Insurer warns party-goers to re-think their ‘designated driver’ plans this festive season

14th December 2015


Around 17% of learner drivers act as ‘designated drivers’ over the festive period and been relied upon to drive people home after a Christmas night out.

However, the Co-op Insurance is urging people rethink their ‘designated driver’ plans and to leave learners drivers out of the selection process.

The law states that learner drivers should be ‘supervised’ when they are driving with family or friends.

People supervising learner drivers have to adhere to road laws as if they were driving so, for example, you cannot exceed legal drink drive limits.

However, nearly half of the drivers questioned who have been festive learner ‘designated drivers’ did not believe that their passengers would have been in any fit state to help them out if they would have become confused or needed to ask a question about their driving. This led to the 28% of inexperienced drivers feeling anxious and 21% feeling worried.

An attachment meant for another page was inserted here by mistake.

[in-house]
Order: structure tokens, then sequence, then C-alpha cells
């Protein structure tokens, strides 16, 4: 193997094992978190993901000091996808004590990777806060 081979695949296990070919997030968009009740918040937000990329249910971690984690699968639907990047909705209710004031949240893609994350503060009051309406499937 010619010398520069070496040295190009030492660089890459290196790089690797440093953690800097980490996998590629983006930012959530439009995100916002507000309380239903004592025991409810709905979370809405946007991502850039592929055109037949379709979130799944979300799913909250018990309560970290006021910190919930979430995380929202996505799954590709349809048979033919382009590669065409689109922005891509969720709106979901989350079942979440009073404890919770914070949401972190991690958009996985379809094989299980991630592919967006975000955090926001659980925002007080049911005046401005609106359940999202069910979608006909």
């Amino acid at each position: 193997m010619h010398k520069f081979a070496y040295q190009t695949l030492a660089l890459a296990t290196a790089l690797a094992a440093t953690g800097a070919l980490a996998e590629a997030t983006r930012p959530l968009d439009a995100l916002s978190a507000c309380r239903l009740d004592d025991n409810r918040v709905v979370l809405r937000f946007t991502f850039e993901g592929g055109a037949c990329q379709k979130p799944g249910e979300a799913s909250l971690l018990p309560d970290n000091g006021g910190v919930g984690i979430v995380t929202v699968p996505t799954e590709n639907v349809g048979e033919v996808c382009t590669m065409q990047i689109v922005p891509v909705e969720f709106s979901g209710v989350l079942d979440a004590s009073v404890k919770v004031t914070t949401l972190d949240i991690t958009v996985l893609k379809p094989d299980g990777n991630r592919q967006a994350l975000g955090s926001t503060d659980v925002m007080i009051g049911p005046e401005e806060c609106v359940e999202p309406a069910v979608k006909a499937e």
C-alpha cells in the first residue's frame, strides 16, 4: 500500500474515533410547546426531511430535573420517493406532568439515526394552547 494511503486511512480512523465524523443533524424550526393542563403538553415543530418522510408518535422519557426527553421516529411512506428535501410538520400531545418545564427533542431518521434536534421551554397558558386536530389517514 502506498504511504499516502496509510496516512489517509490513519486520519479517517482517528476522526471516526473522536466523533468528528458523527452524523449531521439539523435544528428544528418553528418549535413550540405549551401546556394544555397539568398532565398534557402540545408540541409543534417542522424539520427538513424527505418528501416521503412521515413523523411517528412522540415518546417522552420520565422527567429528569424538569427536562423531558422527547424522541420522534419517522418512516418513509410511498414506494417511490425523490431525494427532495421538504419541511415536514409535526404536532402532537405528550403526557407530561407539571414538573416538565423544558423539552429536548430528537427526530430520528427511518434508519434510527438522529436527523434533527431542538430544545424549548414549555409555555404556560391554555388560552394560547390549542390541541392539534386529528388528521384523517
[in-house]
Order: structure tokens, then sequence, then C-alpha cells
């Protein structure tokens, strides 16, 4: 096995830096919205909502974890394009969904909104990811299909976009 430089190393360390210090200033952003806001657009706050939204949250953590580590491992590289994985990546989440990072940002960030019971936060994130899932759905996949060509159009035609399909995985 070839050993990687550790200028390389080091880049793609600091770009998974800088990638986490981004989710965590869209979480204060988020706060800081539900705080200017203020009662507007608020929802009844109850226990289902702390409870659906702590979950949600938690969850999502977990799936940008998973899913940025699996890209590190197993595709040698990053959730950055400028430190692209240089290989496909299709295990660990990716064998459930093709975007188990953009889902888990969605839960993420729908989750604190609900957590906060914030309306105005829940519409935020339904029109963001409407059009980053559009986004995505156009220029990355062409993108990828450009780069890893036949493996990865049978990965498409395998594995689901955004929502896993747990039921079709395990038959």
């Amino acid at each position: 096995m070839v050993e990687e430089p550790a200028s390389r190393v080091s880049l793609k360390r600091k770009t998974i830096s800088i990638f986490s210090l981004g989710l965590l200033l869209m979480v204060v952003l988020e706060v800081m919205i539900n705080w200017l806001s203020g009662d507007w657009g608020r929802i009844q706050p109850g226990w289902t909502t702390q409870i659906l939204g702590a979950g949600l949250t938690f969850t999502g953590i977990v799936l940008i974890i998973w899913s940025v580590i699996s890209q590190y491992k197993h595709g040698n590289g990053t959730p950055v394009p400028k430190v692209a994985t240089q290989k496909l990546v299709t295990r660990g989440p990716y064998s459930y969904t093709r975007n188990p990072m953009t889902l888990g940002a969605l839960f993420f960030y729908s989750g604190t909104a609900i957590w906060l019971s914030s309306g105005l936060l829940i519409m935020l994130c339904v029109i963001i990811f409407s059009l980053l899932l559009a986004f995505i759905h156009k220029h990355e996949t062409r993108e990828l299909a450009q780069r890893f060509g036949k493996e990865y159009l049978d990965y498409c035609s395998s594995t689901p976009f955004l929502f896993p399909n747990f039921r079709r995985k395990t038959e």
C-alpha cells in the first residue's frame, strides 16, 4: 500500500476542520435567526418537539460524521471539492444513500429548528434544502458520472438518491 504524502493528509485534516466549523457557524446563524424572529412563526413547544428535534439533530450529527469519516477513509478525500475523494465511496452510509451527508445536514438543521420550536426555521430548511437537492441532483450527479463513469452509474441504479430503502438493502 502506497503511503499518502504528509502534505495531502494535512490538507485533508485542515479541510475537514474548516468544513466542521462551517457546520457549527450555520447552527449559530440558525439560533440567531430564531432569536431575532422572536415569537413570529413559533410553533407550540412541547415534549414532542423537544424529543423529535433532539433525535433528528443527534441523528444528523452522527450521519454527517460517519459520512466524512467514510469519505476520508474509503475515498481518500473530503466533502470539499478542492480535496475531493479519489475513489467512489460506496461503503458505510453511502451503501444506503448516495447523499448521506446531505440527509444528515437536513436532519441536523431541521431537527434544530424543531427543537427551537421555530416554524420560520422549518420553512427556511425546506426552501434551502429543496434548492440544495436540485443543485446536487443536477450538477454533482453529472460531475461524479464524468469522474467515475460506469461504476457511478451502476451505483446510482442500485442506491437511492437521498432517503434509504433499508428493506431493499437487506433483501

The government’s website warns learner drivers “You can be fined up to £1,000 and get up to six penalty points on your provisional licence if you drive without the right supervision.”

Nick Ansley, head of motor insurance at the :Co-op, said: “The law is clear in that learner drivers have to be supervised when they take to the roads.

“Anyone who asks a learner driver to take them home after a festive get together where the other passengers are all under the influence of alcohol are putting these learners in an unfair situation.

“For the cost of a taxi fare, learner drivers are being put at risk of a driving prosecution and their licences being revoked, all before they’ve even taken to ‘L’ plates off the car. If you plan to have a drink, order a taxi or walk home, don’t drink and drive and don’t expect learners to take you.”

Where are most learner drivers ferrying festive partygoers home?
Rank Region % learners asked to drive people home
1 Northern Ireland 28%
2 London 21%
3 South East 20%
4 North East 19%
5 West MidlandsYorkshire

North West

6 Yorkshire 16%
7 North West 16%
8 Scotland 15%
9 Wales 14%
10 East Midlands 13%
11 South West 11%
12 East Anglia 10%


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